Watteau: Eros of Oblivion

The first impression is surprise: how tiny this picture happens to be; and then you are surprised again by the serenity conveyed by its clumsy composition: The three bodies draped in brilliant pastels are piled on the right: the seated woman, accepting a rose from her admirer, the gesture that in the XVII century language of flowers said so much more than it does today; the man kneeling next to her, spreading his cloak filled with pink brush-strokes; and the standing figure, which we see from the back and this is how she directs our eyes to the park deepened by the reflections of marble: two statues in the autumn haze. The Cousins.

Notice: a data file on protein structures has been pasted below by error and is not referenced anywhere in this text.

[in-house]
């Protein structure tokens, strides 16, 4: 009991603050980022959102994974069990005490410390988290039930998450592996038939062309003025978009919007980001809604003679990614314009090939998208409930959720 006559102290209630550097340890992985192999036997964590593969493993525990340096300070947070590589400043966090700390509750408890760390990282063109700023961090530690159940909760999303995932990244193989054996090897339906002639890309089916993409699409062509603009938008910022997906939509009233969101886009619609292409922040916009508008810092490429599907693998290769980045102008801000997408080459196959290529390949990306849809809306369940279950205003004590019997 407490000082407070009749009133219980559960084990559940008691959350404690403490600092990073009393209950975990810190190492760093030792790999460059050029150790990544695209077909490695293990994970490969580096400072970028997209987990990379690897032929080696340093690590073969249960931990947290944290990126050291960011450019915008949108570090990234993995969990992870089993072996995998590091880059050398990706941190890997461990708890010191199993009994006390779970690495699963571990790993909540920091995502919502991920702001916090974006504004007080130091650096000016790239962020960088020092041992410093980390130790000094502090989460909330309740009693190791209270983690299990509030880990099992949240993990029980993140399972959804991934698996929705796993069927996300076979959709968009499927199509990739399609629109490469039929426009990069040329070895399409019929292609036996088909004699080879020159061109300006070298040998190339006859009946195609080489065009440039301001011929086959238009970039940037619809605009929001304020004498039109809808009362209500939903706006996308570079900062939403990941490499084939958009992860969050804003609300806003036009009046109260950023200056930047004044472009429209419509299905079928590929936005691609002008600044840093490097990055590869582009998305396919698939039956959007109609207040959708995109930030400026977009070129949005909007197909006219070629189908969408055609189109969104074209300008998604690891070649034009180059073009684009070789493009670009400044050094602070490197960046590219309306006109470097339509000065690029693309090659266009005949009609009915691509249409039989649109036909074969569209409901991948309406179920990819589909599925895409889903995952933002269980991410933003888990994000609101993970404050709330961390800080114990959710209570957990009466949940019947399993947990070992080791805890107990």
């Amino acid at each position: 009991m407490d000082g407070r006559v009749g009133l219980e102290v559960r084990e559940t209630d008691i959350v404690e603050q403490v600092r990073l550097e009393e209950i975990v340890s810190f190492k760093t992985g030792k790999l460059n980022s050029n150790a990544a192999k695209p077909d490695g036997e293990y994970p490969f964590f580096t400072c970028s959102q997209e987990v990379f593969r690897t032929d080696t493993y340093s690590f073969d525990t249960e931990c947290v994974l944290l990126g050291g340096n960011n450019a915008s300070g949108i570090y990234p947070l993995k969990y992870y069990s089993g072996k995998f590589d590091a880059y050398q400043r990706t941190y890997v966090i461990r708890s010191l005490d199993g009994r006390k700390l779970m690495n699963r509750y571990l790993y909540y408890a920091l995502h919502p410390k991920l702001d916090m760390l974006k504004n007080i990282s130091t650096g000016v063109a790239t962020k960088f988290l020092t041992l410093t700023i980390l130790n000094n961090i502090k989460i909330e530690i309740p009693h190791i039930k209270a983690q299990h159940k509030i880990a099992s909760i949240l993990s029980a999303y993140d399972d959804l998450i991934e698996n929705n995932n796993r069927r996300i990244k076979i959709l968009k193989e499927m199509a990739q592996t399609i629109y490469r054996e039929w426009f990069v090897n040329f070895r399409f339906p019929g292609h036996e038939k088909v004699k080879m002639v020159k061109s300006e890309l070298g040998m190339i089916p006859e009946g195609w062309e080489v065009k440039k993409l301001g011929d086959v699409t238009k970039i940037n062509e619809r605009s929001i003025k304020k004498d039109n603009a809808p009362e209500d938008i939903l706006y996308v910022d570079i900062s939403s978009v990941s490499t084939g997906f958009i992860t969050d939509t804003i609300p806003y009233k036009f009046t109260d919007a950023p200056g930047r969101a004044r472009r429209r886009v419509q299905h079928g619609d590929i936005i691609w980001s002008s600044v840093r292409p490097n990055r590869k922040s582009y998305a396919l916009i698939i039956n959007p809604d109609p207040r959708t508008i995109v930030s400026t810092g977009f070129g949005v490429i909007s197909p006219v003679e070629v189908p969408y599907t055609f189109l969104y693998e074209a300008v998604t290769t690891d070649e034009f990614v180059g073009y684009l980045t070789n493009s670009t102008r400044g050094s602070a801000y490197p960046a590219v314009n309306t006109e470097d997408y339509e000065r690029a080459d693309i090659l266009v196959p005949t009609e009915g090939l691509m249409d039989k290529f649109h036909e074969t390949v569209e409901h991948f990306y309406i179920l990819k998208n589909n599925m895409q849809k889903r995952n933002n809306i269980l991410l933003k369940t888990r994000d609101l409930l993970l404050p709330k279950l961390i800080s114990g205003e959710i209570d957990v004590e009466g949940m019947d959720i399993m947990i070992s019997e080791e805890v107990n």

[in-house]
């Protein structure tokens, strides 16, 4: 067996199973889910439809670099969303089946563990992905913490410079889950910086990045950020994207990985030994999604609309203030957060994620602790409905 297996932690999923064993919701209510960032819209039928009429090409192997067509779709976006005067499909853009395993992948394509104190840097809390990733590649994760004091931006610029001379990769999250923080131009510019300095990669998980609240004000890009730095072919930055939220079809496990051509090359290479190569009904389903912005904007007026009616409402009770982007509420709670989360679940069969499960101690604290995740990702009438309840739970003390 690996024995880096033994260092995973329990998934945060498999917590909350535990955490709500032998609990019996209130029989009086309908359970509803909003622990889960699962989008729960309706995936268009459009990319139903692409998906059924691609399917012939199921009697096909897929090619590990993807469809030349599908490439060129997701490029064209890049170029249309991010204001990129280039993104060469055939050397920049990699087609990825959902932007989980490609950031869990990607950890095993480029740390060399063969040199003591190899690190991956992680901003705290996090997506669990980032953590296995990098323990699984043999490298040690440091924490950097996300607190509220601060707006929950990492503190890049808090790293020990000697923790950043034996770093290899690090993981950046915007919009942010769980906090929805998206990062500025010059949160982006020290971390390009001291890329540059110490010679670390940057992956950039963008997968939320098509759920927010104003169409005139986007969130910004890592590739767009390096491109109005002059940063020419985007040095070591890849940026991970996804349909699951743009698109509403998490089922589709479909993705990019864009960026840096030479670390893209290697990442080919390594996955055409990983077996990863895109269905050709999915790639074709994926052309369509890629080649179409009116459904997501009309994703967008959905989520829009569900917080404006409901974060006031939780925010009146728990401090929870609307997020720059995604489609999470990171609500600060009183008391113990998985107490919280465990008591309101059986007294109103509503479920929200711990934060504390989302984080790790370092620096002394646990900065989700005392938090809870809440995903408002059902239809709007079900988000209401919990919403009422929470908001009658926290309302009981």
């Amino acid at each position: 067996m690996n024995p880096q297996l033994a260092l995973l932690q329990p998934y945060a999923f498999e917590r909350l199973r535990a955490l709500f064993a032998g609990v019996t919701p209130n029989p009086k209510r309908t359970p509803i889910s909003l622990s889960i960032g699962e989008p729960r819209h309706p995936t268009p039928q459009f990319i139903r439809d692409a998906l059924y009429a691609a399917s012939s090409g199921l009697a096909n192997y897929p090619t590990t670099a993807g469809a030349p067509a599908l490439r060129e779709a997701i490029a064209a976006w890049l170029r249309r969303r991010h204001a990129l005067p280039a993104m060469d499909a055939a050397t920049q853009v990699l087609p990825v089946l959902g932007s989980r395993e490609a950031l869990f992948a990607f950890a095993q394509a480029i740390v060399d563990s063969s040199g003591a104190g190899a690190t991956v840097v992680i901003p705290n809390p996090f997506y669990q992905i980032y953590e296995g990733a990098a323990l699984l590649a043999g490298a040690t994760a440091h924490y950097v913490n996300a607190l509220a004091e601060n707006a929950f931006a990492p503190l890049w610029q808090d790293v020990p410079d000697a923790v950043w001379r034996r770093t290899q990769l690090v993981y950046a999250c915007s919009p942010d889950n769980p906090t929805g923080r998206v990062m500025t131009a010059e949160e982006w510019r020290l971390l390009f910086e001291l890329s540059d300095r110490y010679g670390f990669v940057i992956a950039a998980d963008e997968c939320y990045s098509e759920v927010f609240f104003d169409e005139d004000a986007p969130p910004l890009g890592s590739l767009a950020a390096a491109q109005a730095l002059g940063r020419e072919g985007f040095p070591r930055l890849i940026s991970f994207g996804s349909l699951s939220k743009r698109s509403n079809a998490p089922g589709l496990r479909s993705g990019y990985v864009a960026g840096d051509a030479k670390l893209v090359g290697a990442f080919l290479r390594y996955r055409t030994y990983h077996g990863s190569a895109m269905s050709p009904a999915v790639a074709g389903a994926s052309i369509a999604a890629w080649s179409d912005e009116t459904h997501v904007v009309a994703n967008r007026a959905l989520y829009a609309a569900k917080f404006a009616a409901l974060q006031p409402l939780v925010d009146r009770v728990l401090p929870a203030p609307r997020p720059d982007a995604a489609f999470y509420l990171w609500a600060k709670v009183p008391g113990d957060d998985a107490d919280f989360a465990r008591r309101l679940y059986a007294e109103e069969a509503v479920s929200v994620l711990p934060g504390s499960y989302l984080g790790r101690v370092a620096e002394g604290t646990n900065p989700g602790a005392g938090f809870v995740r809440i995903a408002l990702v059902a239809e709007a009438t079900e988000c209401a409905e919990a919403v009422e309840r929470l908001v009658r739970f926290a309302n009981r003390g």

Paul Verlaine was standing here over a century ago trying to recover in his poetry Watteau’s choreography of elegance. He has failed. So what is it exactly that is left of these pleasures where each position of every fan unfolded a discourse; and a fake beauty mark made out of black felt sent its own message. This very cracked surface of paint has absorbed it all, and there is nothing left besides that. That’s it, and then, then it will be our turn to turn into pictures. Ah! My friends, let us leave Cythera with courage, seeking satisfaction nowhere else.

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